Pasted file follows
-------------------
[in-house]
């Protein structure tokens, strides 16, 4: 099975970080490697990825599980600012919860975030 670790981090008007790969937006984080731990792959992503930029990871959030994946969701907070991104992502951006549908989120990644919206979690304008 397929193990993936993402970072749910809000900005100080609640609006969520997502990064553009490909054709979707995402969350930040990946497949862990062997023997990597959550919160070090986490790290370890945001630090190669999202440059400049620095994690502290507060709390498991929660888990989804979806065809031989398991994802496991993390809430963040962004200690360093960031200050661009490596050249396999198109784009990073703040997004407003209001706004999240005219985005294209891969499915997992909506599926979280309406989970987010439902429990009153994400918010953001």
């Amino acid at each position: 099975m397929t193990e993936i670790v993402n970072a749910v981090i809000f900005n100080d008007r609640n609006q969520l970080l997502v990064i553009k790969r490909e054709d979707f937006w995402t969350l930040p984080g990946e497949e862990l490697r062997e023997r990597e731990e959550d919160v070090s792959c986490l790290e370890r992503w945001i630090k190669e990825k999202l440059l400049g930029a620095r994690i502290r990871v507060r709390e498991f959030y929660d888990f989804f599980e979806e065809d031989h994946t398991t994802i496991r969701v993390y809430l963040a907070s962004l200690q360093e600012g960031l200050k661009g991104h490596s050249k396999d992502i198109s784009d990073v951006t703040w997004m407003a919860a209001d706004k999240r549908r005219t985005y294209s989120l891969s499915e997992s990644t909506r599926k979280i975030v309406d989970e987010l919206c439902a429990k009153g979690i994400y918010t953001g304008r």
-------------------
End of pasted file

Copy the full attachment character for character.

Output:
[in-house]
């Protein structure tokens, strides 16, 4: 099975970080490697990825599980600012919860975030 670790981090008007790969937006984080731990792959992503930029990871959030994946969701907070991104992502951006549908989120990644919206979690304008 397929193990993936993402970072749910809000900005100080609640609006969520997502990064553009490909054709979707995402969350930040990946497949862990062997023997990597959550919160070090986490790290370890945001630090190669999202440059400049620095994690502290507060709390498991929660888990989804979806065809031989398991994802496991993390809430963040962004200690360093960031200050661009490596050249396999198109784009990073703040997004407003209001706004999240005219985005294209891969499915997992909506599926979280309406989970987010439902429990009153994400918010953001």
């Amino acid at each position: 099975m397929t193990e993936i670790v993402n970072a749910v981090i809000f900005n100080d008007r609640n609006q969520l970080l997502v990064i553009k790969r490909e054709d979707f937006w995402t969350l930040p984080g990946e497949e862990l490697r062997e023997r990597e731990e959550d919160v070090s792959c986490l790290e370890r992503w945001i630090k190669e990825k999202l440059l400049g930029a620095r994690i502290r990871v507060r709390e498991f959030y929660d888990f989804f599980e979806e065809d031989h994946t398991t994802i496991r969701v993390y809430l963040a907070s962004l200690q360093e600012g960031l200050k661009g991104h490596s050249k396999d992502i198109s784009d990073v951006t703040w997004m407003a919860a209001d706004k999240r549908r005219t985005y294209s989120l891969s499915e997992s990644t909506r599926k979280i975030v309406d989970e987010l919206c439902a429990k009153g979690i994400y918010t953001g304008r």